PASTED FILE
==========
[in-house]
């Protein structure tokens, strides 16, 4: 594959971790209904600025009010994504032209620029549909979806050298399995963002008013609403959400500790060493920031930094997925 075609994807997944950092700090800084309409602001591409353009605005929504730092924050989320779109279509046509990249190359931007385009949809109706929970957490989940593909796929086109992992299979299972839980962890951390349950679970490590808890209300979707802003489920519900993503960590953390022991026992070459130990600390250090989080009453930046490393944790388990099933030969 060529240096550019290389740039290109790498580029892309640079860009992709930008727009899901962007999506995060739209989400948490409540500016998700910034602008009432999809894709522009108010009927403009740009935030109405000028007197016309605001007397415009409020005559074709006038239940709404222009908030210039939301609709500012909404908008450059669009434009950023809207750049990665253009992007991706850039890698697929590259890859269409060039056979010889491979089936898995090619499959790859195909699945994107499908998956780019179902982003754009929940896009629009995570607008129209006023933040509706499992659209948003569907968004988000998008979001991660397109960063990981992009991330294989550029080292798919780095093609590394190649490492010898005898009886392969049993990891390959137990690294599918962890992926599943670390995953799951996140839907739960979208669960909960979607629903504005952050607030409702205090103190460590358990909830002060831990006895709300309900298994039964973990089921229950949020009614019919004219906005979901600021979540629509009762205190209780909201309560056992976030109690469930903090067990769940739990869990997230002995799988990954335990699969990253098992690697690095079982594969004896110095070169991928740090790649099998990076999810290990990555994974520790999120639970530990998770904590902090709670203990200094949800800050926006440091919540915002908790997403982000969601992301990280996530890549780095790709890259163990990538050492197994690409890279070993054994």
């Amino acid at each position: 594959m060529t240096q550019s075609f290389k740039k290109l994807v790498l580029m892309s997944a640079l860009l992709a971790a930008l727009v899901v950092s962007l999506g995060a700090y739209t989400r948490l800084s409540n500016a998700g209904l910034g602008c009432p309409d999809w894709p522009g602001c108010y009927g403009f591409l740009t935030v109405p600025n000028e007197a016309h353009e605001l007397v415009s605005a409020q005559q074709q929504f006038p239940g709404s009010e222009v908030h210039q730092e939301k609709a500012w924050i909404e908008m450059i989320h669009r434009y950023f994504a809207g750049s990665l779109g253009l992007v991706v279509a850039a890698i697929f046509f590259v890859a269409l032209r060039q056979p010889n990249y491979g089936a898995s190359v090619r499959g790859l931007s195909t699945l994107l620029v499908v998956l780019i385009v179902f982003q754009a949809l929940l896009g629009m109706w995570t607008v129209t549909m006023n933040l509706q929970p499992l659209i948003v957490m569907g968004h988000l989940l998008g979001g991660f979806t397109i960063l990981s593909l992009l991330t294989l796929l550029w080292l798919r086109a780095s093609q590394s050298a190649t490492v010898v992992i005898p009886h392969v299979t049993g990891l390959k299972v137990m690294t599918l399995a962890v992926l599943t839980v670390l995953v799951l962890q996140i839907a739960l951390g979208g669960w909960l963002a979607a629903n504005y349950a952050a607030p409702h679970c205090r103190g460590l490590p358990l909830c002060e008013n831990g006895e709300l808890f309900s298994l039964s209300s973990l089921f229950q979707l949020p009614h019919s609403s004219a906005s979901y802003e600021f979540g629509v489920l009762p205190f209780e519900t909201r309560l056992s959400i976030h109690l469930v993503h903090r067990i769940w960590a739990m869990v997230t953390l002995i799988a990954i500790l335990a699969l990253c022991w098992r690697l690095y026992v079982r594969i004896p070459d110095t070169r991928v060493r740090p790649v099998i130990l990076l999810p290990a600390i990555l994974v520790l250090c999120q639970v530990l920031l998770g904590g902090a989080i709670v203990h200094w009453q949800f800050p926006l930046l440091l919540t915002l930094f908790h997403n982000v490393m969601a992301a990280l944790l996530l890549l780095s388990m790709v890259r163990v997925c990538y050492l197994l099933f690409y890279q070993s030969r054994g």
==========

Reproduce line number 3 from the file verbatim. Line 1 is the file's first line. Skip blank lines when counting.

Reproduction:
């Amino acid at each position: 594959m060529t240096q550019s075609f290389k740039k290109l994807v790498l580029m892309s997944a640079l860009l992709a971790a930008l727009v899901v950092s962007l999506g995060a700090y739209t989400r948490l800084s409540n500016a998700g209904l910034g602008c009432p309409d999809w894709p522009g602001c108010y009927g403009f591409l740009t935030v109405p600025n000028e007197a016309h353009e605001l007397v415009s605005a409020q005559q074709q929504f006038p239940g709404s009010e222009v908030h210039q730092e939301k609709a500012w924050i909404e908008m450059i989320h669009r434009y950023f994504a809207g750049s990665l779109g253009l992007v991706v279509a850039a890698i697929f046509f590259v890859a269409l032209r060039q056979p010889n990249y491979g089936a898995s190359v090619r499959g790859l931007s195909t699945l994107l620029v499908v998956l780019i385009v179902f982003q754009a949809l929940l896009g629009m109706w995570t607008v129209t549909m006023n933040l509706q929970p499992l659209i948003v957490m569907g968004h988000l989940l998008g979001g991660f979806t397109i960063l990981s593909l992009l991330t294989l796929l550029w080292l798919r086109a780095s093609q590394s050298a190649t490492v010898v992992i005898p009886h392969v299979t049993g990891l390959k299972v137990m690294t599918l399995a962890v992926l599943t839980v670390l995953v799951l962890q996140i839907a739960l951390g979208g669960w909960l963002a979607a629903n504005y349950a952050a607030p409702h679970c205090r103190g460590l490590p358990l909830c002060e008013n831990g006895e709300l808890f309900s298994l039964s209300s973990l089921f229950q979707l949020p009614h019919s609403s004219a906005s979901y802003e600021f979540g629509v489920l009762p205190f209780e519900t909201r309560l056992s959400i976030h109690l469930v993503h903090r067990i769940w960590a739990m869990v997230t953390l002995i799988a990954i500790l335990a699969l990253c022991w098992r690697l690095y026992v079982r594969i004896p070459d110095t070169r991928v060493r740090p790649v099998i130990l990076l999810p290990a600390i990555l994974v520790l250090c999120q639970v530990l920031l998770g904590g902090a989080i709670v203990h200094w009453q949800f800050p926006l930046l440091l919540t915002l930094f908790h997403n982000v490393m969601a992301a990280l944790l996530l890549l780095s388990m790709v890259r163990v997925c990538y050492l197994l099933f690409y890279q070993s030969r054994g």